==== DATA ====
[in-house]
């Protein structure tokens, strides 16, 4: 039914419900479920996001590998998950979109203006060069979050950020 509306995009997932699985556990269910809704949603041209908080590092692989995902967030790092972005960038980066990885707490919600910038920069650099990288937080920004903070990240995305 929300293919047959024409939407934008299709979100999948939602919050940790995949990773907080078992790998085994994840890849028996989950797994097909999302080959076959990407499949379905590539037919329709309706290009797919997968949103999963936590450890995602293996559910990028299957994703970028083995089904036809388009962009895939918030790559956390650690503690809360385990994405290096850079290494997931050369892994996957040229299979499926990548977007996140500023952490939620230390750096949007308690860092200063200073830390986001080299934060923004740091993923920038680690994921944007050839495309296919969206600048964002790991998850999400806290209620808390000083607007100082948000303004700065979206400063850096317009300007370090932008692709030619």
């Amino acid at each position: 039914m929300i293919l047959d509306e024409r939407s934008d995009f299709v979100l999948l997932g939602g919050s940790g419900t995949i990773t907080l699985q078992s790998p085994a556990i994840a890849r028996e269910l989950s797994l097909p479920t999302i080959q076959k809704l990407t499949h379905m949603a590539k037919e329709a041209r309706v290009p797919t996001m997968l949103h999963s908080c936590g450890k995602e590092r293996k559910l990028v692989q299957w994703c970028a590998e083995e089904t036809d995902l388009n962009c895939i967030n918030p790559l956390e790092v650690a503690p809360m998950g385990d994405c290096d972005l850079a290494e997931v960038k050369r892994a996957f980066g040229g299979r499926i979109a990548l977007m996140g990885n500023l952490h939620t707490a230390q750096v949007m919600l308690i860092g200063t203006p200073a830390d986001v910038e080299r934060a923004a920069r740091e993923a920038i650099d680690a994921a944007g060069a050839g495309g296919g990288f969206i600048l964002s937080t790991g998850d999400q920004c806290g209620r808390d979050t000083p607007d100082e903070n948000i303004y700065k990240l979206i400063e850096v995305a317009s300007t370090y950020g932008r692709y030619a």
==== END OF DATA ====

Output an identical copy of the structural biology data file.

[in-house]
């Protein structure tokens, strides 16, 4: 039914419900479920996001590998998950979109203006060069979050950020 509306995009997932699985556990269910809704949603041209908080590092692989995902967030790092972005960038980066990885707490919600910038920069650099990288937080920004903070990240995305 929300293919047959024409939407934008299709979100999948939602919050940790995949990773907080078992790998085994994840890849028996989950797994097909999302080959076959990407499949379905590539037919329709309706290009797919997968949103999963936590450890995602293996559910990028299957994703970028083995089904036809388009962009895939918030790559956390650690503690809360385990994405290096850079290494997931050369892994996957040229299979499926990548977007996140500023952490939620230390750096949007308690860092200063200073830390986001080299934060923004740091993923920038680690994921944007050839495309296919969206600048964002790991998850999400806290209620808390000083607007100082948000303004700065979206400063850096317009300007370090932008692709030619």
């Amino acid at each position: 039914m929300i293919l047959d509306e024409r939407s934008d995009f299709v979100l999948l997932g939602g919050s940790g419900t995949i990773t907080l699985q078992s790998p085994a556990i994840a890849r028996e269910l989950s797994l097909p479920t999302i080959q076959k809704l990407t499949h379905m949603a590539k037919e329709a041209r309706v290009p797919t996001m997968l949103h999963s908080c936590g450890k995602e590092r293996k559910l990028v692989q299957w994703c970028a590998e083995e089904t036809d995902l388009n962009c895939i967030n918030p790559l956390e790092v650690a503690p809360m998950g385990d994405c290096d972005l850079a290494e997931v960038k050369r892994a996957f980066g040229g299979r499926i979109a990548l977007m996140g990885n500023l952490h939620t707490a230390q750096v949007m919600l308690i860092g200063t203006p200073a830390d986001v910038e080299r934060a923004a920069r740091e993923a920038i650099d680690a994921a944007g060069a050839g495309g296919g990288f969206i600048l964002s937080t790991g998850d999400q920004c806290g209620r808390d979050t000083p607007d100082e903070n948000i303004y700065k990240l979206i400063e850096v995305a317009s300007t370090y950020g932008r692709y030619a």